The Conflict Resolution Styles GridThe conflict resolution styles grid is a tool that can help managers identify the most appropriate approach to resolving a conflict. Kenneth Thomas and Ralph Kilmann developed this grid in the 1970s. They used two main dimensions in this grid which are assertiveness and cooperativeness. The assertiveness dimension measures how much a person tries to satisfy their concerns and interests. In contrast, the cooperativeness dimension measures how much a person is trying to meet the concerns and interests of others.
The 5 Types of Conflict Resolution Styles
CompetingThe competing is a conflict resolution style, also known as the “forcing” style. It is characterized by a high level of assertiveness and a low level of cooperativeness. In this style, individuals prioritize their own goals and interests over those of others and are willing to use power or authority to achieve their objectives. For example, this conflict resolution style is often functional when people perceive limited resources and want to ensure they get their fair share. Example of the competing style of conflict resolution: A manager notices that two team members are constantly arguing about the direction of a project. The manager decides to make a final decision on the approach and informs both team members that they need to follow this direction without further debate. The manager believes that their decision is in the best interest of the project and the organization. Advantages of the competing style:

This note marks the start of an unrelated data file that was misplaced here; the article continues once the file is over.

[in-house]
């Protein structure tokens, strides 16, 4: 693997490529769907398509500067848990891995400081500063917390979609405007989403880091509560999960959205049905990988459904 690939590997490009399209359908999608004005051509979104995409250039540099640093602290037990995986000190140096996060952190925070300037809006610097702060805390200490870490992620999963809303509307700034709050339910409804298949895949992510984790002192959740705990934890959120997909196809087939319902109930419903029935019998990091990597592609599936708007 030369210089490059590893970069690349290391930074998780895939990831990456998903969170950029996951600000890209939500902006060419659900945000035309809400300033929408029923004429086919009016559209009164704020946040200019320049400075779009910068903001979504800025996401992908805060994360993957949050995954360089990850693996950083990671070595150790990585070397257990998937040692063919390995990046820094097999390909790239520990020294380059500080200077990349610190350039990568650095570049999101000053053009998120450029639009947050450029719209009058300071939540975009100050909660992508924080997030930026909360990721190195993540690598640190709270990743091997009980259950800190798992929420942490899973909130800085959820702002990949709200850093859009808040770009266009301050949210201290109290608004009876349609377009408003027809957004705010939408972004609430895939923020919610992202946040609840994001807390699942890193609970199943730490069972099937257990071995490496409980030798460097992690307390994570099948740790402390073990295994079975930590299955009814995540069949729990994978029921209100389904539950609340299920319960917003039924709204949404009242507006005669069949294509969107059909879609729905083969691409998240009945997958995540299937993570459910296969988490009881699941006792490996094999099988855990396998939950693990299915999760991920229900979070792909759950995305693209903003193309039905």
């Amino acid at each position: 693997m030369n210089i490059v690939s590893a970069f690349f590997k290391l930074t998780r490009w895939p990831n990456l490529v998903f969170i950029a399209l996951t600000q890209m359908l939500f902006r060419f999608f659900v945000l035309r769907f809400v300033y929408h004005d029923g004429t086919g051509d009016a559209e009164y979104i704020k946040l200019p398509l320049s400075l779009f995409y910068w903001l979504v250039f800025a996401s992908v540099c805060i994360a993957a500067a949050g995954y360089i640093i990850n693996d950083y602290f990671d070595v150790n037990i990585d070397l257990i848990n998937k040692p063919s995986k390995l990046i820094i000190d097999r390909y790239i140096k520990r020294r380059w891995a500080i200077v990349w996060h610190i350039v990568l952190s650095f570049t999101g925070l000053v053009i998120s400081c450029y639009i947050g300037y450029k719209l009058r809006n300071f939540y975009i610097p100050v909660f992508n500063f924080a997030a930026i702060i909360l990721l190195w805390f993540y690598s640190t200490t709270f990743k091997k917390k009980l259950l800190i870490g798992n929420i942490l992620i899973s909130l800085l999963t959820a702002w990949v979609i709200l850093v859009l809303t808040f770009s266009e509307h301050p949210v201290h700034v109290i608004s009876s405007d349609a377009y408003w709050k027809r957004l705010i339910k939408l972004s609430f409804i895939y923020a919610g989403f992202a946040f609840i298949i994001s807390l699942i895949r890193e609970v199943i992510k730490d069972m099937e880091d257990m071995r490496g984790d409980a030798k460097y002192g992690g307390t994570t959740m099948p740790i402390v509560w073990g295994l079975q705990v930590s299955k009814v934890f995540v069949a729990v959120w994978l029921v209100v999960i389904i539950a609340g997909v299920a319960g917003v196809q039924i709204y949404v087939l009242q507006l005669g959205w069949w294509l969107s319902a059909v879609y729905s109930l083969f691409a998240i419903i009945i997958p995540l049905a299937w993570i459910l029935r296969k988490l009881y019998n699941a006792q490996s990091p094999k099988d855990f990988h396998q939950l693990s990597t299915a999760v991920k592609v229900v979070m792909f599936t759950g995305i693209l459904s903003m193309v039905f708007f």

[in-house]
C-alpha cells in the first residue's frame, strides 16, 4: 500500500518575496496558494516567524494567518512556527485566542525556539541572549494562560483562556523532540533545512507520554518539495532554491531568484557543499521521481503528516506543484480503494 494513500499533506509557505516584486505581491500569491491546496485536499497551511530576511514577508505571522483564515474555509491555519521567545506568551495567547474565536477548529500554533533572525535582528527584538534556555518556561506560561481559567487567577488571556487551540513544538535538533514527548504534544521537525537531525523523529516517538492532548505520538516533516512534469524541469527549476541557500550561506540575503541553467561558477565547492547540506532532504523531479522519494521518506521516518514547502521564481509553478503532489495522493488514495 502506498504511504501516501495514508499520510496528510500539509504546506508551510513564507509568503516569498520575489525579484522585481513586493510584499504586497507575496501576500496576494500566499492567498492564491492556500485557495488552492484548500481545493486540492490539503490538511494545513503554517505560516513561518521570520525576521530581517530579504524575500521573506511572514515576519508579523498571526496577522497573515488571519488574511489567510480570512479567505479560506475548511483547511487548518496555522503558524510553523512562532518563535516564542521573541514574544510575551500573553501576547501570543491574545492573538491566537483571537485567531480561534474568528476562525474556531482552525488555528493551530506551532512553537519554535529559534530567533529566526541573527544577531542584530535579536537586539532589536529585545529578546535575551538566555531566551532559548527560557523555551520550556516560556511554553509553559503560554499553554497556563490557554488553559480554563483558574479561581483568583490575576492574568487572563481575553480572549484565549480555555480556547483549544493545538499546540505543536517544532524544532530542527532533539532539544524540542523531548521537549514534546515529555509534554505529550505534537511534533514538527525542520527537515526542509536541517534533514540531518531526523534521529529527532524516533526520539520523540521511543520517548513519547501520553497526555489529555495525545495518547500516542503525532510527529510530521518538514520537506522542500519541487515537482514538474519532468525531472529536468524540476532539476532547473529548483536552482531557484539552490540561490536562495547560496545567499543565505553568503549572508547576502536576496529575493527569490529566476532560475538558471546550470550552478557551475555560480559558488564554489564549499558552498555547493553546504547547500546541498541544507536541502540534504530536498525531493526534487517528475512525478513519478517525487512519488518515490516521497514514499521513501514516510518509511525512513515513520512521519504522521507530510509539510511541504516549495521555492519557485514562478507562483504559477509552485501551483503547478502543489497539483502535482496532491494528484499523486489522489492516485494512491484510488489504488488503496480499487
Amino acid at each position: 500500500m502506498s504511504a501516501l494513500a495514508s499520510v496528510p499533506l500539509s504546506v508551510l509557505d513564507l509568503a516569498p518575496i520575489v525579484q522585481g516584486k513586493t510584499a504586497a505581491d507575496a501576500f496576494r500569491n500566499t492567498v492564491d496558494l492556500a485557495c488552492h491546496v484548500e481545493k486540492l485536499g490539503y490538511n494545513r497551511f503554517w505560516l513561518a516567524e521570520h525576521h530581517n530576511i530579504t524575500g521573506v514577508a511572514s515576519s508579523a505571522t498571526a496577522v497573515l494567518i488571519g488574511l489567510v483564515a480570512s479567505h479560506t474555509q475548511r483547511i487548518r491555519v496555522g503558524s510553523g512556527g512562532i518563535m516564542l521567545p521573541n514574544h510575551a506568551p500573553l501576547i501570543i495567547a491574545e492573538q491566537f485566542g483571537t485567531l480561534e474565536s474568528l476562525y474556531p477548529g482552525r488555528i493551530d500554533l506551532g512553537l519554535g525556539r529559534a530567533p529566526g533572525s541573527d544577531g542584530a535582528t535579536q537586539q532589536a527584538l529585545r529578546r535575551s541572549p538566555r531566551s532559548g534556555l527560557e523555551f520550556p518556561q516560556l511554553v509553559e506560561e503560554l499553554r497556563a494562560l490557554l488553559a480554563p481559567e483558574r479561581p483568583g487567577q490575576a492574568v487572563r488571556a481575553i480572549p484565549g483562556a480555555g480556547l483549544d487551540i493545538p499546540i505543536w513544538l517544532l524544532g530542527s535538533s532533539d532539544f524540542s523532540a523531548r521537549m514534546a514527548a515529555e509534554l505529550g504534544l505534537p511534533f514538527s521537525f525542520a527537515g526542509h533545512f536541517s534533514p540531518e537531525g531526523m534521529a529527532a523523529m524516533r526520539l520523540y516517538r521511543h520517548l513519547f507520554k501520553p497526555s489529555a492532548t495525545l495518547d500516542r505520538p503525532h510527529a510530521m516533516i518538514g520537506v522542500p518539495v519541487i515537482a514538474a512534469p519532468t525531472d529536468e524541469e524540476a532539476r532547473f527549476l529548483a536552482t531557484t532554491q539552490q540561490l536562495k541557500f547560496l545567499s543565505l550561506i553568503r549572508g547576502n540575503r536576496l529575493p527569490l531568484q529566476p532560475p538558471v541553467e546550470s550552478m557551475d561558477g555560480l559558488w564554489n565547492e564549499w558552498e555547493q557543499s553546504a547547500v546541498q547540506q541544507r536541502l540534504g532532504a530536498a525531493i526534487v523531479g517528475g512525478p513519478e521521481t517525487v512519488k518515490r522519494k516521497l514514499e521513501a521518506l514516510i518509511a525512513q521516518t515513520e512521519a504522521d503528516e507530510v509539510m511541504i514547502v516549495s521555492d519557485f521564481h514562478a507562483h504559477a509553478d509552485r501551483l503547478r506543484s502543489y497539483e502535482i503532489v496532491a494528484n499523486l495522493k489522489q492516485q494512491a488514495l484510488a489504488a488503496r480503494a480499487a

- It can be effective when time is of the essence, and a quick resolution is needed.
- It can be effective in cases where the other party is unwilling to compromise or negotiate.
- It can be helpful when an individual or group is in a position of power and needs to assert its authority.
- It can be seen as aggressive and may create resentment or hostility from the other party.
- It may not lead to a mutually beneficial outcome and can result in a “winner” and “loser” mentality.
- It can damage relationships, and the other party may be less likely to work with the individual.